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Festival of Place 2023 – the highlights

Festival of Place celebrates vibrancy and social responsibility in urban placemaking, with a focus on community, sustainability and inclusivity. The annual event, held this year at BOXPARK Wembley, is aimed at developers and designers as well as investors, researchers, authors, local government reps, youth coalitions, even activists and scientists. It’s a day of talks, panels, workshops and walking tours exploring how urban design and development can better serve people and the planet.

Credit: Festival of Place

2023 marked my second year in a row attending as a representative of Make and the Future Spaces Foundation. As in 2022, I encountered some inspiring insights and questions around urban vitality, from the anticolonial possibilities of placemaking to perceptions of housing as a fundamental human right.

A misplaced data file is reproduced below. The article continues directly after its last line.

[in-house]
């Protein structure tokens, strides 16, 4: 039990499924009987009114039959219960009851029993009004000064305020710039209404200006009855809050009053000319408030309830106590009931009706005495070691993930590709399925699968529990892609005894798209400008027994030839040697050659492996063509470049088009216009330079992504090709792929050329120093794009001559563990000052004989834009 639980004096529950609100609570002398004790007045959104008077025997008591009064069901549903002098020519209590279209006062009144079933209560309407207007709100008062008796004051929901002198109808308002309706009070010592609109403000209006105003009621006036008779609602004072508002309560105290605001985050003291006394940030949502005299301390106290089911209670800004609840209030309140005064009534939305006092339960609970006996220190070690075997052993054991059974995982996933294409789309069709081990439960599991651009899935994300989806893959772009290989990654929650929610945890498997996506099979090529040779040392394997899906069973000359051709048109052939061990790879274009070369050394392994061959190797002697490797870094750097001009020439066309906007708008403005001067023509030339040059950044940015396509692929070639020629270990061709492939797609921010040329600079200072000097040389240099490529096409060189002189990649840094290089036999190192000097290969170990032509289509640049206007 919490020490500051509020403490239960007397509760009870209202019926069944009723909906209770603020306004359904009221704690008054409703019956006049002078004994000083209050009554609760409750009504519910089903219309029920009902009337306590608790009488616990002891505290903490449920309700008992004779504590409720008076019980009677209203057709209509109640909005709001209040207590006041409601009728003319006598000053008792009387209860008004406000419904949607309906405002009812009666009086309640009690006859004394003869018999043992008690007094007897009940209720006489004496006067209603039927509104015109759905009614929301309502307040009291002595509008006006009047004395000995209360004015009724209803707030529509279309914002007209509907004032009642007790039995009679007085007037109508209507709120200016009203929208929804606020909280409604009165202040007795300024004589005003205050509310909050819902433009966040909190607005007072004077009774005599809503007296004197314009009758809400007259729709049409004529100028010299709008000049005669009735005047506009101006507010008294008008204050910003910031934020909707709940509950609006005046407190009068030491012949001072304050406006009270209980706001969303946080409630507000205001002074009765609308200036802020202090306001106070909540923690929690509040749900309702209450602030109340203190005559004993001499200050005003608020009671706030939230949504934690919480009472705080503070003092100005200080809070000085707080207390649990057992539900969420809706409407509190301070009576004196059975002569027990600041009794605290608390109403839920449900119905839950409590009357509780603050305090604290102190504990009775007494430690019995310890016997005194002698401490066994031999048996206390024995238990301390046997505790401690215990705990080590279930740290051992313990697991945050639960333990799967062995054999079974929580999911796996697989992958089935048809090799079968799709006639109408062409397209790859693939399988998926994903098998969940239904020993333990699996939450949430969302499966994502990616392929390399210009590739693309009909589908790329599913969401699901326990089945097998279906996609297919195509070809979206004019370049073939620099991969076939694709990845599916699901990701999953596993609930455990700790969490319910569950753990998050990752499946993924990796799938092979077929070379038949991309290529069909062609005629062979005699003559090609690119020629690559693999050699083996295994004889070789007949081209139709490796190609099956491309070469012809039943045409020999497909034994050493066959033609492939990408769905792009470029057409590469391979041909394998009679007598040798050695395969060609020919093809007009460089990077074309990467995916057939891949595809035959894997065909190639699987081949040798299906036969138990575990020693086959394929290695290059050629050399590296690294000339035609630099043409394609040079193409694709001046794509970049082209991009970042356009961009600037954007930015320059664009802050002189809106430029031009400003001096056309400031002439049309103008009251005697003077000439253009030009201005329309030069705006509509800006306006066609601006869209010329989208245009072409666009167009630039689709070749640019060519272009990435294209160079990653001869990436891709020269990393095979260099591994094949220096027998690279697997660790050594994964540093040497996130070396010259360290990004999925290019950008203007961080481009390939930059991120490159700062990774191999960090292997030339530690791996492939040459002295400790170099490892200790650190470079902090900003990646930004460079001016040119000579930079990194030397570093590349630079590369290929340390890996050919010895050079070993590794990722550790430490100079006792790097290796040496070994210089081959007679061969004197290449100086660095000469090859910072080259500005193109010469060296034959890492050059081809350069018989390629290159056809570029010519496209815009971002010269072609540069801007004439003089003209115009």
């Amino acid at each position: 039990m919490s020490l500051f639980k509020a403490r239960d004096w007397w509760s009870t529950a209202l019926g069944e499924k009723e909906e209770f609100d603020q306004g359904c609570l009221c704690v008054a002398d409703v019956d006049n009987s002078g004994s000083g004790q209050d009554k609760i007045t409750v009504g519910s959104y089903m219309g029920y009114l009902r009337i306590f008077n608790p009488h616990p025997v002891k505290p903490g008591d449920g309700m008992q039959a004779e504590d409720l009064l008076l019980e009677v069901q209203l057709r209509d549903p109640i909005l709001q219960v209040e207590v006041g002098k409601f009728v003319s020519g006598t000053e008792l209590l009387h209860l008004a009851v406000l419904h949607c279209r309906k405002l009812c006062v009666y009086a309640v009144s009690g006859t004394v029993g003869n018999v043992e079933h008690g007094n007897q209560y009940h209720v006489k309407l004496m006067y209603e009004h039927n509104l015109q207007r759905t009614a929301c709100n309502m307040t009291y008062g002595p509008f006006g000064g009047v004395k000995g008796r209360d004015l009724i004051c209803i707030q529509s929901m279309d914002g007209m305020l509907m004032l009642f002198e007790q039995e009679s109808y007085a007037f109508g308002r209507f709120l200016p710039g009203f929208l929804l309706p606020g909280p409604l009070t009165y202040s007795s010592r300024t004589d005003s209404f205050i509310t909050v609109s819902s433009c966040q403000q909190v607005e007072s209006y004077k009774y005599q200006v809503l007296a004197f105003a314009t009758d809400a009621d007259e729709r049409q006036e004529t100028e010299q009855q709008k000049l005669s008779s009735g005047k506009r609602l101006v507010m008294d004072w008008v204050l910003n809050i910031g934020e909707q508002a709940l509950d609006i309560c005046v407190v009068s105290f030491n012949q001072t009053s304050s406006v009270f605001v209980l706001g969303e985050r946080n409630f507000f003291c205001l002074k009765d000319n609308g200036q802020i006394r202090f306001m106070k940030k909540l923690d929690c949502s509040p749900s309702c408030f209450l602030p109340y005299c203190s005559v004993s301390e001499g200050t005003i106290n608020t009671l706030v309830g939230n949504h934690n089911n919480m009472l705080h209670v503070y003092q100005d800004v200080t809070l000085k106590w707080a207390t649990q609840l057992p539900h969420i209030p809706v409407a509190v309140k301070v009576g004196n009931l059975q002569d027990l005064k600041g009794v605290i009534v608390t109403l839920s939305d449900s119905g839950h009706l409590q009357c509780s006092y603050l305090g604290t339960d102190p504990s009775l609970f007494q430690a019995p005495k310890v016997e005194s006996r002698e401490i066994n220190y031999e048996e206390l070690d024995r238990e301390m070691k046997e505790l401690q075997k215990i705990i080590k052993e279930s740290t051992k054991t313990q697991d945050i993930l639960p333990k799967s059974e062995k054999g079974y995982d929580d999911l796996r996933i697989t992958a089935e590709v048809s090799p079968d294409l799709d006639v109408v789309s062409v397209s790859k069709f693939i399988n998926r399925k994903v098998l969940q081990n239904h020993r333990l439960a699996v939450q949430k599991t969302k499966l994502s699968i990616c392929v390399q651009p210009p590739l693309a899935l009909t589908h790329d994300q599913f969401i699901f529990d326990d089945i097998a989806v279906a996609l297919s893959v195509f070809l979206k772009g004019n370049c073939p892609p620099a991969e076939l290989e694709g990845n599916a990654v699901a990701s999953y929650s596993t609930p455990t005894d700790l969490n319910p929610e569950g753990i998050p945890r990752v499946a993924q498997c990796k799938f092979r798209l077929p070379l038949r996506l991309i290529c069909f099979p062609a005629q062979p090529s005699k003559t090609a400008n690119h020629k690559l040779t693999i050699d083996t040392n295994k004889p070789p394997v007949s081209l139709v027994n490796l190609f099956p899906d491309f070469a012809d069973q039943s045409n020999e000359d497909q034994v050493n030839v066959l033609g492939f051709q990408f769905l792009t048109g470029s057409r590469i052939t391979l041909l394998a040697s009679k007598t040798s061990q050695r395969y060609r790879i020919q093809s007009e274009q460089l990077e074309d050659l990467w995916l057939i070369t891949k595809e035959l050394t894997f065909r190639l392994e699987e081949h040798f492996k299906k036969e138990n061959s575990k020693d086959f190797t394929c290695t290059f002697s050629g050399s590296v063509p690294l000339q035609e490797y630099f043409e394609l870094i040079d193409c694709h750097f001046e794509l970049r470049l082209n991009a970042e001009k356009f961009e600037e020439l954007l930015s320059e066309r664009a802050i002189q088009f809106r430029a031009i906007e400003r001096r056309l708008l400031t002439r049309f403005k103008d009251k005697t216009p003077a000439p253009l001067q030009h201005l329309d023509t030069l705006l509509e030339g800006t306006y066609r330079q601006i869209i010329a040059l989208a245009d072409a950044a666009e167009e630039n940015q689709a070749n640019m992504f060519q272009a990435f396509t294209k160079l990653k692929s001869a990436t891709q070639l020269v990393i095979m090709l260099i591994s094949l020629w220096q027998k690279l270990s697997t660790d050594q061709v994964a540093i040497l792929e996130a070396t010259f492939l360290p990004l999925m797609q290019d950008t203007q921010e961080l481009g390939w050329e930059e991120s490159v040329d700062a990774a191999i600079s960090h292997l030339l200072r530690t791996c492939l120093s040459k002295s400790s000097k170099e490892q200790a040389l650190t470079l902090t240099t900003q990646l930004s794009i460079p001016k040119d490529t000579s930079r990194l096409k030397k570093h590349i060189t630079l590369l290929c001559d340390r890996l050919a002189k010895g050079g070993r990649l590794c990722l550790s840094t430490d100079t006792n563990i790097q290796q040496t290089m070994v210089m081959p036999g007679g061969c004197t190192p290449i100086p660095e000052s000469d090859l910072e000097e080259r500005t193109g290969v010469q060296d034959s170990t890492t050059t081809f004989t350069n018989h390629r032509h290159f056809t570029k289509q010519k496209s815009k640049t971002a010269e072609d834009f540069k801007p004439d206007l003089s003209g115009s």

Here are my highlights from this year’s festival.

Radical regeneration

In one of the day’s keynote speeches, the academic Leslie Kern discussed community displacement across London, New York, Paris and other major cities. Her new book, Gentrification is Inevitable and Other Lies, argues against the idea of gentrification as an organic, inevitable, desirable process in modern cities, rebutting the narrative that it’s concerned with social betterment rather than corporate profit. Why, she asked us, is urban regeneration primarily led by private investment? Why don’t we view it as a social responsibility and empower governments and communities to take the lead on it?